The Science of Generosity

Let’s end the year with a moment of gratitude

Dana G Smith
Elemental
Published in
4 min readDec 15, 2020

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Photo: Hakase_/Getty Images

This is a modified excerpt from Inside Your Head 🧠, a weekly newsletter exploring why your brain makes you think, feel, and act the way you do, written by me, Elemental’s senior writer and a former brain scientist. Subscribe here so you won’t miss the next one.

I’ve been thinking a lot about altruism recently. Early on in the pandemic, I spoke with Stanford psychologist Jamil Zaki, PhD, an expert in empathy. He said that during disasters, “people are actually much kinder and more prosocial toward each other — not even kinder than they are cruel, but kinder than they are typically.”

Zaki predicted that this tendency could be maintained through the coronavirus pandemic if people practiced altruism and empathy like a skill. “I think the length, the sheer duration of this tragedy, the fact that we’re all stuck in this new normal together, gives us the opportunity to create shared bonds that could last for a really long time,” he said.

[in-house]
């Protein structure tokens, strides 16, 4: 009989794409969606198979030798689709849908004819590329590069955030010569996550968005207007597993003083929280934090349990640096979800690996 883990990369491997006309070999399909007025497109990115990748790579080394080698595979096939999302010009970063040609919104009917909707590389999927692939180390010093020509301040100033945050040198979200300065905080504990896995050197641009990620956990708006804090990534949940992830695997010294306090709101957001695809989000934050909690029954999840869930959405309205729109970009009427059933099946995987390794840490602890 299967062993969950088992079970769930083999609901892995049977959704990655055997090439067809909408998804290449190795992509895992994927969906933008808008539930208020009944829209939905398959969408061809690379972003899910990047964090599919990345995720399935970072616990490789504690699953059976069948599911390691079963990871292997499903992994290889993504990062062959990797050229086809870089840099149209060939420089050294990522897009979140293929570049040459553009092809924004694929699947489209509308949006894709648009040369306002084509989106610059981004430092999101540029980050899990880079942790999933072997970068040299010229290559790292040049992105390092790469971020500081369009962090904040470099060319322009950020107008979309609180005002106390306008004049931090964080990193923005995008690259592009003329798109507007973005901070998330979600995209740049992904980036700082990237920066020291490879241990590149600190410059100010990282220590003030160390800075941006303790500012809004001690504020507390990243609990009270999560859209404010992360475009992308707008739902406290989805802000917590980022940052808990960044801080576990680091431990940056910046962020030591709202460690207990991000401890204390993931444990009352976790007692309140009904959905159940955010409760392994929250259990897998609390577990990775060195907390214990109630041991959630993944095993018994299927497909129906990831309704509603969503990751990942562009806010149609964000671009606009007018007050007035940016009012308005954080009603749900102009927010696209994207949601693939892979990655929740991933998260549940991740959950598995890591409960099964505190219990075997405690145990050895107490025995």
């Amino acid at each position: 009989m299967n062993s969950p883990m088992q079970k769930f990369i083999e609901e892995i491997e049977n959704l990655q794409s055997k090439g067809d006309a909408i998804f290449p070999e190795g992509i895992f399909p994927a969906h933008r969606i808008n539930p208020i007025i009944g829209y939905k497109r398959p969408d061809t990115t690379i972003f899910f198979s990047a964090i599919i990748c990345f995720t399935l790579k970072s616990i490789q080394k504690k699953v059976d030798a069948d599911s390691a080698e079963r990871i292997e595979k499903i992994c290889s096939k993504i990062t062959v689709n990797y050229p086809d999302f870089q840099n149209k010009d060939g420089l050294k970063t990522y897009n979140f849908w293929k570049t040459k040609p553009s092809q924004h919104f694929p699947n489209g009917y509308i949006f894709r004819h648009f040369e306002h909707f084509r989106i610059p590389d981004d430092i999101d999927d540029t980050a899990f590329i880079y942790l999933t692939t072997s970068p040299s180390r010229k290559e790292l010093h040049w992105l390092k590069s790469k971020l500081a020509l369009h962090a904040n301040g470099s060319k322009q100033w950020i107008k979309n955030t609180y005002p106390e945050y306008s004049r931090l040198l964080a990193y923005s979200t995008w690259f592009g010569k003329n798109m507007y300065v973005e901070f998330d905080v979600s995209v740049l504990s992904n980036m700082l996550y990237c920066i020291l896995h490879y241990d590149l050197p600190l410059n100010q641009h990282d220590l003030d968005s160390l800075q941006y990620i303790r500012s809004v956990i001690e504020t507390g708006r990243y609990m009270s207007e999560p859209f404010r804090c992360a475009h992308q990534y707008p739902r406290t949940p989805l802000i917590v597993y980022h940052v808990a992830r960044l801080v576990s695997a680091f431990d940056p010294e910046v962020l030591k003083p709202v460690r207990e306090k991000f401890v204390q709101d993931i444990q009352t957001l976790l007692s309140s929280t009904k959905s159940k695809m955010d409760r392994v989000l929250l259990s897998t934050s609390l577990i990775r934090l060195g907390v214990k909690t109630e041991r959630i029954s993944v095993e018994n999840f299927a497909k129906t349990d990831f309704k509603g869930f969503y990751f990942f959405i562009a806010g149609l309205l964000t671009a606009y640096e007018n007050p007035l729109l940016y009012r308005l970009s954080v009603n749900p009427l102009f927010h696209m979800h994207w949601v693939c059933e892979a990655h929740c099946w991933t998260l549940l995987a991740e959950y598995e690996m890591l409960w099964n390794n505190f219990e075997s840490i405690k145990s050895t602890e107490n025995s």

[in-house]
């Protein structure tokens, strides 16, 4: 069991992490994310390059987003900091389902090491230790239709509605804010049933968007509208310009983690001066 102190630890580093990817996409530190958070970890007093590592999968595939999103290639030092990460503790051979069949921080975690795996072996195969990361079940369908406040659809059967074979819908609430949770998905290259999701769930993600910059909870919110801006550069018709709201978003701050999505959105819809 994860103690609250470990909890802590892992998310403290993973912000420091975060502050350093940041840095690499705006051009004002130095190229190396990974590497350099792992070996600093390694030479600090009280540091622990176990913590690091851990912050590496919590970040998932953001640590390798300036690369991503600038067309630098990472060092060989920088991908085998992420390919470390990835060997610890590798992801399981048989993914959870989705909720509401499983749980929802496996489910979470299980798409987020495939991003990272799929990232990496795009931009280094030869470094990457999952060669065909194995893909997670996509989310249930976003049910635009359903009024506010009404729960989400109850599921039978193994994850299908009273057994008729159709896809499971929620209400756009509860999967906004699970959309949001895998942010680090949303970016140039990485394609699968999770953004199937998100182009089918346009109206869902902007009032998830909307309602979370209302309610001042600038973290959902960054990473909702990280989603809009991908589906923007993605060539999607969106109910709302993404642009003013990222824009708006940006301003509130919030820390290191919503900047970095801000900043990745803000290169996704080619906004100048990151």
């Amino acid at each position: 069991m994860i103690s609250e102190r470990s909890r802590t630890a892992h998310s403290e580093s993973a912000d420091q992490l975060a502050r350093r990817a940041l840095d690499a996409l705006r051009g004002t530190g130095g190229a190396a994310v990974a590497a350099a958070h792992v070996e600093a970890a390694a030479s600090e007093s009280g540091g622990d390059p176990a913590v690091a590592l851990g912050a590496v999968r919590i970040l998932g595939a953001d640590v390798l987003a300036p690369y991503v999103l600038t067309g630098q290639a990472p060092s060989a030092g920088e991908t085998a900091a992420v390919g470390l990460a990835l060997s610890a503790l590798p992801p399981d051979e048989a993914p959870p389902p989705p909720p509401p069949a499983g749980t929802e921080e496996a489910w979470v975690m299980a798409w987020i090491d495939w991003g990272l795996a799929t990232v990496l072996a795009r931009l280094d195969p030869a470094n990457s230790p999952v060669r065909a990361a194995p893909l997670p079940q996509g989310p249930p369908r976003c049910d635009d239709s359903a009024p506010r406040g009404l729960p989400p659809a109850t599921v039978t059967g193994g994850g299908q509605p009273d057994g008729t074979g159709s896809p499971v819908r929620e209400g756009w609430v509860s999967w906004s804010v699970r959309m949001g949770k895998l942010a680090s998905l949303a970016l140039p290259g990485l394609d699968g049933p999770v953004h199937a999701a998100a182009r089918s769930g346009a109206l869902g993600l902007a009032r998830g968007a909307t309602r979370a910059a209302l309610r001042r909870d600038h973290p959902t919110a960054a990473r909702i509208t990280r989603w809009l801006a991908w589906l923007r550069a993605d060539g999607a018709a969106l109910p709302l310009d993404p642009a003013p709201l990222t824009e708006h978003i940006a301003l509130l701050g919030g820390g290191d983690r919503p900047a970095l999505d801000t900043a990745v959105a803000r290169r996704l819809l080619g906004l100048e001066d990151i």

For some people, that may be the case. Credit should be given where credit is due, and for the majority of the year, the majority of Americans have worn masks and stayed home, forgoing social interactions and normal life to try to stop the spread of the coronavirus. But many people have not, as evidenced by the United States’ continual failure to quash the virus like Taiwan, South Korea, Vietnam, Australia, New Zealand, Germany, and so many other countries around the world have, some multiple times.

To be clear, this nation’s catastrophic failure when it comes to the pandemic is due to numerous factors, the majority of which stem from a lack of clear guidance and financial support from the government. Why should people think bars and restaurants are unsafe when they’re open for business? How can restaurants close if it means they’ll go bankrupt without any financial support? How can a waiter stay home from work when they’re sick if it means they’ll be fired?

But a sentiment among some experts is that one of America’s primary shortcomings in this pandemic has been a lack of empathy, altruism, and personal sacrifice.

Why am I writing about this now in a newsletter about the brain? Because, ironically, we have entered the…

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Dana G Smith
Elemental

Health and science writer • PhD in 🧠 • Words in Scientific American, STAT, The Atlantic, The Guardian • Award-winning Covid-19 coverage for Elemental